Kimberly is one of the founders of Free Press, which is currently celebrating its 20th anniversary. I caught up with my colleague to reflect on her crucial role in launching the organization — and on the two decades she’s spent shaping it.
Getting Free Press off the ground
How did you first get involved with Free Press?
I was working in a consulting capacity with the Media Education Foundation in Northampton, helping them do some business planning and some facilities planning. And [MEF founder] Sut Jhally is a communications professor at UMass and a contemporary of Bob McChesney. Sut asked me to sit in on a couple of meetings where the idea of Free Press was being discussed.
Bob McChesney, John Nichols and Josh Silver were the initial folks who were batting around the idea of a new national media-reform organization. Josh was beginning to read Bob and John’s books and began to internalize the theme that the media system is so integral to everything about a thriving democracy. And, indeed, our nation was founded on the notion of a free press and a diverse press.
So my role was in kicking the tires of their business proposal and their idea of starting a new organization. I also worked with Sut as his adviser to help him determine whether it was a good idea to have Free Press be a sponsored project of the Media Education Foundation. So that’s kind of the origin story.
I hadn’t really worked in the media and tech or democracy space before, but we were in the run-up to the invasion of Iraq and Afghanistan, and my one and only sibling was in the Air Force and being deployed. I was becoming aware and concerned about the falsehoods that then-President George W. Bush was spreading through our airwaves around the weapons [of mass destruction]. And I had a sense that, wow, here’s something tangible I can do to combat something that’s impacting my brother and my family.
I imagine that having that kind of deep personal investment must have made it feel all the more crucial to get involved.
Yes, and I was able to apply my suite of skills around business planning and financial planning. But each time I read a round of ideas and proposals, I kept coming back to how this was impacting our entire nation. And many, many families and individuals who care about peace and world security and who care about truth and the institution of the presidency. How important that is to all of us.
What did you need to do to turn the concept of Free Press into a reality?
There was a lot of what we call field-landscape analysis, like who’s doing what, all of the layers of activism, institutional work, funding possibilities. So it was analysis of: If this idea of Free Press as an organization can get some traction, what would we work on? Who else is doing that? How would we relate to them? Who could fund us? What is the possibility for fundraising? What should the structure be? Where should the structure be? Do we need a physical location? Can we be remote? Would it be wise to stay inside the Media Education Foundation’s container?
We did become a sponsored project for about nine months before we incorporated and launched. It was really a lot of business planning and financial-analysis work at the same time. As you can imagine, those three founders, Josh, Bob and John, were overloaded with ideas. And the first National Conference for Media Reform was already in their brains and taking shape. Before we even incorporated, we had a date, we had a location, we were gonna offer a national conference, none of us had ever done that before.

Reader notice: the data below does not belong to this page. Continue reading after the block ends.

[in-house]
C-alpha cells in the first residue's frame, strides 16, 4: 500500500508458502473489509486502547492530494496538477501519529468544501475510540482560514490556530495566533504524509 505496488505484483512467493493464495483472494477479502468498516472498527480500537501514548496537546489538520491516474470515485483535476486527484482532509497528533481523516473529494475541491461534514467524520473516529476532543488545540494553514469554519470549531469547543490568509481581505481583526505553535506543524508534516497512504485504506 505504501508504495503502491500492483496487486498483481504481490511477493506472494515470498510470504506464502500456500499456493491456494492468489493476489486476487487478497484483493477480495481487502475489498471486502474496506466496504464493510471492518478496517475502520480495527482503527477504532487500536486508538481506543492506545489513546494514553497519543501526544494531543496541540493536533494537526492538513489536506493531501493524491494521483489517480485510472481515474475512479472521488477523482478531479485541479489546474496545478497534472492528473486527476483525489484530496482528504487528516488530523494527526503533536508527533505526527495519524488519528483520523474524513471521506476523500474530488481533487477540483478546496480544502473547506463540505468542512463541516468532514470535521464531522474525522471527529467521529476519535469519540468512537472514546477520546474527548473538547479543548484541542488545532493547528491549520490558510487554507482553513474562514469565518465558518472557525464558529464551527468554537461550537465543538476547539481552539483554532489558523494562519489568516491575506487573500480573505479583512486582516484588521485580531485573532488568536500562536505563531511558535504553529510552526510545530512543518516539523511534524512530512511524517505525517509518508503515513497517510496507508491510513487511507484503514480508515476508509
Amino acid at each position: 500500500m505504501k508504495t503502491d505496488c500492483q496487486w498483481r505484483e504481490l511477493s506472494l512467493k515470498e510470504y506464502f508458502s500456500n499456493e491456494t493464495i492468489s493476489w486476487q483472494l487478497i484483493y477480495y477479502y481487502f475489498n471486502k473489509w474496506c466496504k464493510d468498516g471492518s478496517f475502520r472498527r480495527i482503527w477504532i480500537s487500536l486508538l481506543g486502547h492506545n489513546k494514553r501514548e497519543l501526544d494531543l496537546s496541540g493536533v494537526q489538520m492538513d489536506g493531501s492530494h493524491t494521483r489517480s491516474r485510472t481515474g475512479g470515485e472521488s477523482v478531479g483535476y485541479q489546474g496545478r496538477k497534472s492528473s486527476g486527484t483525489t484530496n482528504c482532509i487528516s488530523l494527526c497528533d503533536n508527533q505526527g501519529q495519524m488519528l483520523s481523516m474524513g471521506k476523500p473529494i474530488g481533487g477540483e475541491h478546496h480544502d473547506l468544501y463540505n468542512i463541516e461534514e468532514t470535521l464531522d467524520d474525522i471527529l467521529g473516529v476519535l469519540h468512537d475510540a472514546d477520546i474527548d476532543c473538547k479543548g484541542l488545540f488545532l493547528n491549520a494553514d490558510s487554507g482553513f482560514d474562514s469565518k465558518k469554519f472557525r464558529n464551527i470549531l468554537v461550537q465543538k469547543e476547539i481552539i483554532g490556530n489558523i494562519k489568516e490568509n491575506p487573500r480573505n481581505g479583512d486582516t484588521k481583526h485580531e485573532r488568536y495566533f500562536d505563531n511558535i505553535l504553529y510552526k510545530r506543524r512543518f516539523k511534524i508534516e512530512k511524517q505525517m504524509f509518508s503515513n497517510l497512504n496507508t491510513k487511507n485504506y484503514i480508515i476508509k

There was a lot of learning on the go and harnessing that startup energy and making sense out of it. It was taking concepts and putting them into plans and also beginning the case for support, doing the things that would attract other employees.
At that point, it was just Josh and me as staff. And then we slowly started adding people. Ben Byrne became our web person. Russ Newman became a research person. We hired Yolanda Hippensteele for the conference. All of us were consultants because we didn’t have an employer until we incorporated on Aug. 14, 2003.
Did you and the other founders always know that you wanted Free Press to have a nonpartisan focus?
Yes, that was very much part of the DNA. We knew the problems with the media were not a left or right issue. This is not a party issue. This is about the health of a civic society — a flourishing and diverse media system that serves everyday people is essential to the functioning of democracy. So yeah, it was never a political or partisan concept.
What were some of the earliest challenges that you had to face once Free Press incorporated and became an independent organization?
Well, our brand was an issue: While our name was Free Press, our URL was mediareform.net. And we worked on so many issues. I think our first website covered 95 issues. And we had a tome about each of them, looking at what was wrong, what the diagnosis was, what people could do.
The real challenge was harnessing all of this, and understanding how many things were broken in our media system, and figuring out what the priority was to fix them. And we were working inside the constellation of staying national, with a domestic focus.
We were going from an unincorporated group of well-intended people to building a structure that employs people and has personnel policies. We had an office for the first time. It was an apartment above the Iron Horse on Center Street in Northampton. Someone’s office was in a bedroom, someone’s office was in the living room. We had a kitchen, which was nice. We could make lunch. But it was a little ragtag.